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Tough economic times mean hard choices for some

Leaders at all levels of government continue to struggle withdecisions in the face of a tough economic reality, and citizens inthe coming months will see the ramifications of those actions.

While federal officials keep trying to do more despite aballooning national deficit, state and local leaders are faced withmaking the tough choices that hit closer to home. Leaders at thestate and local levels understand that budgets have to be balancedand that real promises have to be backed up by real dollars.

Such was the case this past Thursday when Gov. Haley Barbour wasforced to slash almost $172 million from the state’s $6 billionbudget. The overall percentage cut amounted to 2.9 percent, butsome budget areas – including education – will feel a 5 percentblow.

After struggling earlier this year to write a state budget, andultimately waiting on federal stimulus funds to plug some holes,Mississippi officials are seeing revenue collections lag more thananticipated. Thus the need for the current round of budgetcuts.

Barbour said a “budget storm is on the horizon” and that thebudget cuts are a way of preparing for the coming storm. Otherofficials fear the storm may intensify and that even more cuts willbe needed in the future.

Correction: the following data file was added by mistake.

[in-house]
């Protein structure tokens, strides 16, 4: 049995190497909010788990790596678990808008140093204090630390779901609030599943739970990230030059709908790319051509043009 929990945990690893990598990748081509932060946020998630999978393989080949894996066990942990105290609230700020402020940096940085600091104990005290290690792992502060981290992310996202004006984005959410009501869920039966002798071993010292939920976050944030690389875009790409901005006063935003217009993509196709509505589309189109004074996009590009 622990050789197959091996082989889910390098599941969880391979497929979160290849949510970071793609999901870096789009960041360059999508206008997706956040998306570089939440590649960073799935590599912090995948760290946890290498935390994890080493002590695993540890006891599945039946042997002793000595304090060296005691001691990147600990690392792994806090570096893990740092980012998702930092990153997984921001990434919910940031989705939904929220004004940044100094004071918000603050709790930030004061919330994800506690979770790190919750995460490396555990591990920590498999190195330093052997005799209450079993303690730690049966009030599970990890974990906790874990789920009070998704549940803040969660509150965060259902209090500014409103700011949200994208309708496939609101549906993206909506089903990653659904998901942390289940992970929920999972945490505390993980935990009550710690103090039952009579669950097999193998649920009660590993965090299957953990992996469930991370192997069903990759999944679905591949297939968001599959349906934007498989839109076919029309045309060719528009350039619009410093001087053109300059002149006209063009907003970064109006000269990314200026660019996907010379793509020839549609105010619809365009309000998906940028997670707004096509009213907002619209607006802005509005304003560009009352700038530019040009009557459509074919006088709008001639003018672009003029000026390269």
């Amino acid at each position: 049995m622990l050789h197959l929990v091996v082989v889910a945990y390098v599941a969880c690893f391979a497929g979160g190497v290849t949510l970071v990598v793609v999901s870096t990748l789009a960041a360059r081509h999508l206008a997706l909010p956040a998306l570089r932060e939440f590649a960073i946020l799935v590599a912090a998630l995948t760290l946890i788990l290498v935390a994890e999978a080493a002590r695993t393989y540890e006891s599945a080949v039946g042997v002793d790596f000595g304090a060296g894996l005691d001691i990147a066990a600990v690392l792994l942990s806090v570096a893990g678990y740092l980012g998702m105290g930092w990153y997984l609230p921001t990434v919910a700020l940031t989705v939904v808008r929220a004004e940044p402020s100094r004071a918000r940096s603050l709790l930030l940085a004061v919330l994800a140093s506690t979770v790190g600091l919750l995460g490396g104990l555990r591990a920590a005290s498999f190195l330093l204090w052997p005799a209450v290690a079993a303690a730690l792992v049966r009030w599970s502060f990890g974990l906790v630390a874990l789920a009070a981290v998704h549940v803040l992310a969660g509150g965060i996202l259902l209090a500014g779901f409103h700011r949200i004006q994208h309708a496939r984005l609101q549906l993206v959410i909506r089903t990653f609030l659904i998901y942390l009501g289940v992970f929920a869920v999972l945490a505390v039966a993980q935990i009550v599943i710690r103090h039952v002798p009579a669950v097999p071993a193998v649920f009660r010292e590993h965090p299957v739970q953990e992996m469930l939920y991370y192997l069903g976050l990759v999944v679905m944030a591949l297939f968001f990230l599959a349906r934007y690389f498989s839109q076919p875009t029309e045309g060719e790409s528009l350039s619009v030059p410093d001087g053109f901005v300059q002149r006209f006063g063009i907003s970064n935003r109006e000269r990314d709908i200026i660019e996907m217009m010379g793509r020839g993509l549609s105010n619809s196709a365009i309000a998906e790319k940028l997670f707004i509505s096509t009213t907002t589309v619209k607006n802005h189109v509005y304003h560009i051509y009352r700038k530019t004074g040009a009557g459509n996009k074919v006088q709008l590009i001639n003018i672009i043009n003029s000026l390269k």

In the meantime, state agency executives will be dealing withhow to implement the current round of cuts. They no doubt arehopeful the cuts will not severely impact various services reliedupon by many Mississippians.

Closer to home, Lincoln County and Brookhaven leaders have beenin the throes of a budget battle to chart county and city spendingplans for their new fiscal years that start next month.

Supervisors and county budget writers are looking at anapproximately $15 million plan that is targeted to be largelyunchanged from the current year. A public hearing on the county’sbudget is scheduled for Sept. 15 in the supervisors’ boardroom.

Across the lobby at the government complex, Brookhaven’s mayorand aldermen have stared down some tough choices and come up withan estimated $14.2 million budget. Pending some final tweaking ofnumbers, around $9.8 million will be for general fund services, $3million for water and sewer and $1.4 million for solid waste.

Despite some of their desires to do otherwise, aldermen rejectedraises for themselves and city workers – although they are keepingopen that possibility should economic conditions improve later inthe year. Funding for police and fire equipment and park restroomswere trimmed – but not completely eliminated – and aldermen alsoset up a plan to reduce the city’s share on insurance coverage fordependents of city employees.

On the revenue side, city water, sewer and solid waste customerswill be paying 50 cents more a month for each of those services.Those services must be paid for from user fees and thus the neededprice increase.

Overall, aldermen approved the budget while still managing tolower the property tax levy, mainly due to a countywide propertyvalue increase. While the net effect of the levy move could mean atax shift among some property owners, ultimately city officialswere vigilant in their efforts to hold the line on revenue andspending plans.

Tough economic times dictate that difficult decisions must bemade by those in authority.

Good leaders make tough decisions. And while they may beunpopular at the time, their fiscal responsibility will pay off foreveryone in the future.